Tahrir al-Sham has been cracking down on local activists in areas under its control in the northern Syrian province of Idlib as it seeks to gain full control of the region and its resources, local activists said.
Through brute force and its political front, the so-called salvation government, the extremist alliance has been stepping up pressure on civilians in the areas it controls in and around Idlib, local activist Haisam al-Idlibi told Diyaruna.
This has led to increased tension and protests, he said, to which Tahrir al-Sham has responded by opening fire on protestors and banning demonstrations.
Angry demonstrations against Tahrir al-Sham were staged in late November by activists, media professionals and residents of the Idlib province city of Kafr Nabl, which is administratively part of Maarat al-Numan district.
The protests, which began November 26th following the assassination of local activists Raed al-Faris and Hammoud Junaid, called on the extremist alliance to leave the city and stop its oppressive practices against the civilian population.
Tahrir al-Sham has been assassinating leaders and elements of armed groups that oppose it, al-Idlibi said earlier this month.
The extremist alliance also has been confiscating houses, shops and agricultural lands whose owners have been displaced from the area, including properties owned by former and current Christian residents of Idlib province.
Targeting local activists
In light of Tahrir al-Sham's detention and harassment of relief activists, most relief organisations have been forced to halt their operations out of concern for the safety of their employees, Idlib activist Musab Assaf told Diyaruna.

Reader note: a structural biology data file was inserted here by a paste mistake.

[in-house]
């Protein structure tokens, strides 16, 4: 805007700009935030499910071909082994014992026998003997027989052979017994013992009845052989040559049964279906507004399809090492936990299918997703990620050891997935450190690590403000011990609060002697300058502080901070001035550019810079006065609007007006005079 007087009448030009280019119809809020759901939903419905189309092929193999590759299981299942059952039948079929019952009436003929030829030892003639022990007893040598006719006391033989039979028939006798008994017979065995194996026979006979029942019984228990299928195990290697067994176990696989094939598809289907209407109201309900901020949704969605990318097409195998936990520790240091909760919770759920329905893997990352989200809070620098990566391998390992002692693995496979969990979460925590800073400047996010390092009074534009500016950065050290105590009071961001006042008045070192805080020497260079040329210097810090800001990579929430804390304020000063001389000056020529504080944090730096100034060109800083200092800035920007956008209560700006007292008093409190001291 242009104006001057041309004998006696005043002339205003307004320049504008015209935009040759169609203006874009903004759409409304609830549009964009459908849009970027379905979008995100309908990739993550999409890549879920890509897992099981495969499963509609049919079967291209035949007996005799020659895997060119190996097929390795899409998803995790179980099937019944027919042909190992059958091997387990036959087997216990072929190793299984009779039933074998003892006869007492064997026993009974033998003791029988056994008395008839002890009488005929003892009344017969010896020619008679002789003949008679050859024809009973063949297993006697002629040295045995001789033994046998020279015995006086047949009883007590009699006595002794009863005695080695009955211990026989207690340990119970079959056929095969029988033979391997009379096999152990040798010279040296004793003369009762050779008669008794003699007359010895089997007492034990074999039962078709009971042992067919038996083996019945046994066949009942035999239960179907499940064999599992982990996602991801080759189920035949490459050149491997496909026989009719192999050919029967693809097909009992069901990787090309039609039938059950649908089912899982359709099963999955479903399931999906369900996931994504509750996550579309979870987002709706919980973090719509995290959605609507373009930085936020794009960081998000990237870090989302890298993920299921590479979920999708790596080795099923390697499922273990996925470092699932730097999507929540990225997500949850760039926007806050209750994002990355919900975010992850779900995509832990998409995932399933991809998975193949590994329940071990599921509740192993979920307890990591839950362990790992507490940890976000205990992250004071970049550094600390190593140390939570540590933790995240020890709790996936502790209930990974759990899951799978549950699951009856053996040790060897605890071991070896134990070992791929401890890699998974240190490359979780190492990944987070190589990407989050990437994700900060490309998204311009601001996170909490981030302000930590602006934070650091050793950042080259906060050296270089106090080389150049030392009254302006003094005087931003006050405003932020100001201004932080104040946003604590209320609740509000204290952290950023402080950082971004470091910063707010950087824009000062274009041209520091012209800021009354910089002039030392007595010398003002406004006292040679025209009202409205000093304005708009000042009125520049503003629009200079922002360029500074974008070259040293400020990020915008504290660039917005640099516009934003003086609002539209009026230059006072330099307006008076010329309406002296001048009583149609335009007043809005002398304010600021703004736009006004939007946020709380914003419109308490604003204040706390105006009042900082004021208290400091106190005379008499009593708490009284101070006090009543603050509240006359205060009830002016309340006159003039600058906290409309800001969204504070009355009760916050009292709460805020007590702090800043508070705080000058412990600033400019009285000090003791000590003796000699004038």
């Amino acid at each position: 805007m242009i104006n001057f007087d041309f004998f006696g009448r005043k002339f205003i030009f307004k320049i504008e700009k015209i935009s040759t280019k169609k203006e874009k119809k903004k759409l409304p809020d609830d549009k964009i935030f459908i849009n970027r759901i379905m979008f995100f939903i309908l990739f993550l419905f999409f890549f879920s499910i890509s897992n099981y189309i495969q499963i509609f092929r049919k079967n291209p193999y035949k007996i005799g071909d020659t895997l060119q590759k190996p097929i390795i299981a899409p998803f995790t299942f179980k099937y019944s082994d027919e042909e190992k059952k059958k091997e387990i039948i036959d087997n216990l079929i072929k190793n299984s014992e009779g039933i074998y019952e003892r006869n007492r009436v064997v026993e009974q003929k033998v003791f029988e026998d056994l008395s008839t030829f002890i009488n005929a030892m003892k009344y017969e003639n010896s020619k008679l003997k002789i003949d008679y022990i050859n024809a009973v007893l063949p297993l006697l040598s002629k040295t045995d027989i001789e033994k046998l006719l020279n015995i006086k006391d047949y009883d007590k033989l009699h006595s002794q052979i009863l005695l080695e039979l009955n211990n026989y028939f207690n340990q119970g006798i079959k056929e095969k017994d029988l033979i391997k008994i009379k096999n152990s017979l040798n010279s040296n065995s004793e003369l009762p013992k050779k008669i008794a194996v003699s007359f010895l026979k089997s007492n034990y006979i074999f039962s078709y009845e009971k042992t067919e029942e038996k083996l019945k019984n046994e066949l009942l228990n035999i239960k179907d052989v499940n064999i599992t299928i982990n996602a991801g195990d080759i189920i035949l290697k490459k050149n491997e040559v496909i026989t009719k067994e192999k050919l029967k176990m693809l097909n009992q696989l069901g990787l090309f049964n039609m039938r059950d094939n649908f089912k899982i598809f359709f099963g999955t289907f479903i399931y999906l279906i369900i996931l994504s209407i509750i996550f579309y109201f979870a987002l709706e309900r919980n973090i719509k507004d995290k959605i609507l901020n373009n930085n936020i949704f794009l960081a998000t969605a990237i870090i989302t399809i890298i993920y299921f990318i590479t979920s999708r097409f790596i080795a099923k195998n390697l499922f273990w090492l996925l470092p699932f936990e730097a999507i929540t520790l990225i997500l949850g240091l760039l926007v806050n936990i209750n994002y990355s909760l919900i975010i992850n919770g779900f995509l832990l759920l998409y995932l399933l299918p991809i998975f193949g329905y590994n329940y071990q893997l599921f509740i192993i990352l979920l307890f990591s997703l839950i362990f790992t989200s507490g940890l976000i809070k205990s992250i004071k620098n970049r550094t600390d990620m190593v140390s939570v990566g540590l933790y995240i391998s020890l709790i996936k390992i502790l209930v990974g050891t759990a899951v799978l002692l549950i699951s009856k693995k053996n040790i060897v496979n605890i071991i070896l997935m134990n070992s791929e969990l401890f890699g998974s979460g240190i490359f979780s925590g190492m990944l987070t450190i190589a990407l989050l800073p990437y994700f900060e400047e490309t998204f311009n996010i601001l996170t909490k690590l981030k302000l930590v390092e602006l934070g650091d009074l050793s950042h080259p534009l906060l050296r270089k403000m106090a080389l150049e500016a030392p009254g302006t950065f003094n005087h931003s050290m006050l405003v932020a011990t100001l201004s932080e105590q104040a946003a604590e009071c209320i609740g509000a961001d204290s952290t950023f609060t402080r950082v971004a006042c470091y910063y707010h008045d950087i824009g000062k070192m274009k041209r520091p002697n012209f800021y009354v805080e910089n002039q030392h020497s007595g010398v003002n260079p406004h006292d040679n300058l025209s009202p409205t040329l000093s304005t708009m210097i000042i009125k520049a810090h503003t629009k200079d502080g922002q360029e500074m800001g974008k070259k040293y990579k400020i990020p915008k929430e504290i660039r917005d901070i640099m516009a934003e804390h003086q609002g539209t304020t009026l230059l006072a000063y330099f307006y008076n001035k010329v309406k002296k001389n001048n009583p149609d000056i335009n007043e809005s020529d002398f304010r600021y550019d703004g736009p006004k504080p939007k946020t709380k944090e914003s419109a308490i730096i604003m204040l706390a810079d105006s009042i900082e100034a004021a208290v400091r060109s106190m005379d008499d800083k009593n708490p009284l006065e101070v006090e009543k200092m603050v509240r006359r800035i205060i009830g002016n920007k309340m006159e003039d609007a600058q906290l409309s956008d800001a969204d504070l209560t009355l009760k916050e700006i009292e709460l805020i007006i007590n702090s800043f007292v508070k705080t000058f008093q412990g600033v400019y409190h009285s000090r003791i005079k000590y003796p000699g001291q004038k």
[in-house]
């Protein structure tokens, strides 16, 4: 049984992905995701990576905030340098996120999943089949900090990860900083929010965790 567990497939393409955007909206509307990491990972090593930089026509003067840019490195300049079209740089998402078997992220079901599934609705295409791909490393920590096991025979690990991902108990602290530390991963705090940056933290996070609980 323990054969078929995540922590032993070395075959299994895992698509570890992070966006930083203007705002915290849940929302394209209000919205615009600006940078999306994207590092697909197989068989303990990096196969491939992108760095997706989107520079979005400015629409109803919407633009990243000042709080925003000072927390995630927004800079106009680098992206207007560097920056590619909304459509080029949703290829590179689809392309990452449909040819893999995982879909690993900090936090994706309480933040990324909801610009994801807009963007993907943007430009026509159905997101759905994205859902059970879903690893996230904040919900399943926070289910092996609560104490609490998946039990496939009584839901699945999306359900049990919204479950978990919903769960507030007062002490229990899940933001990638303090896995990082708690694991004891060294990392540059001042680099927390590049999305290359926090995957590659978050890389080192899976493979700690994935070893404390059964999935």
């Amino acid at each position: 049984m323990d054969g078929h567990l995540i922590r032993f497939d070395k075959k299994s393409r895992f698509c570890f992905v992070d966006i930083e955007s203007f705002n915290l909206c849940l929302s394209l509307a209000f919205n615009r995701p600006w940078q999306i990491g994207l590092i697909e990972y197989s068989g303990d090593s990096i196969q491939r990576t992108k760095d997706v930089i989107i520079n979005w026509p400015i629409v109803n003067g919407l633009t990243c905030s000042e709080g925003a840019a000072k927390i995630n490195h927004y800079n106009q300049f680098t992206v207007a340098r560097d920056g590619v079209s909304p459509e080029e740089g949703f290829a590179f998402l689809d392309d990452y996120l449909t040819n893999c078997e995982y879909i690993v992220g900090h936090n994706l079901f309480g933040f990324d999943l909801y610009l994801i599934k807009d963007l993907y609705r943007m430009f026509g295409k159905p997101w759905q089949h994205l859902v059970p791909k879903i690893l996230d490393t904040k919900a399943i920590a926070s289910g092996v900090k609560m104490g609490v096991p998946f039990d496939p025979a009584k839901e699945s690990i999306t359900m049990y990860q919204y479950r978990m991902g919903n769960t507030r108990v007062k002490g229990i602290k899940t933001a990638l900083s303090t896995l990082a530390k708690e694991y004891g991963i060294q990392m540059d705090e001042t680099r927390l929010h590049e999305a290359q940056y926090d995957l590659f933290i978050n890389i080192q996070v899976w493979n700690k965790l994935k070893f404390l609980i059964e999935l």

Tahrir al-Sham also has sought to control the region’s economy by manipulating the prices of fuel, cereal crops and bakeries, he said, noting that prices for these essential goods are now beyond the means of most residents of the region.
"Nary a day goes by without a kidnapping, assassination or detention taking place in the area controlled by Tahrir al-Sham," Syrian journalist Mohammed al-Abdullah told Diyaruna.
"Most of those targeted are moderate activists who oppose the group’s ideas," he said, and appear to have been targeted "in a systematic manner and as part of a plan to get rid of all opposition figures who can influence public opinion".
Among them is Judge Mohammed Nour Hamidi, who was kidnapped in September and "was eventually released for a ransom of $70,000", he said.
"The identities of the kidnappers were revealed as being members of Tahrir al-Sham", al-Abdullah added.
Kidnapping for ransom
Other cases include the kidnapping of Wasel al-Omar, a merchant who was released in Idlib city centre in the presence of Tahrir al-Sham elements in September for a ransom of $300,000, al-Abdullah said.
Earlier this year, Dr. Mahmoud al-Mutlaq was released for a ransom of $120,000, and the same amount was paid for the release of two other doctors, Khalil Agha and Imad Qattini, he added.
"Additionally, a merchant who defected from Tahrir al-Sham named Zaher Maamar was released for $80,000, and another victim was a Red Crescent official in the town of Salqin who was released for $300,000," he said.
"It seems that kidnap for ransom has become a source of income [for Tahrir al-Sham]," he said, at a time when other revenue streams, such as donations and illegal trade, which used to bring in millions, have dried up.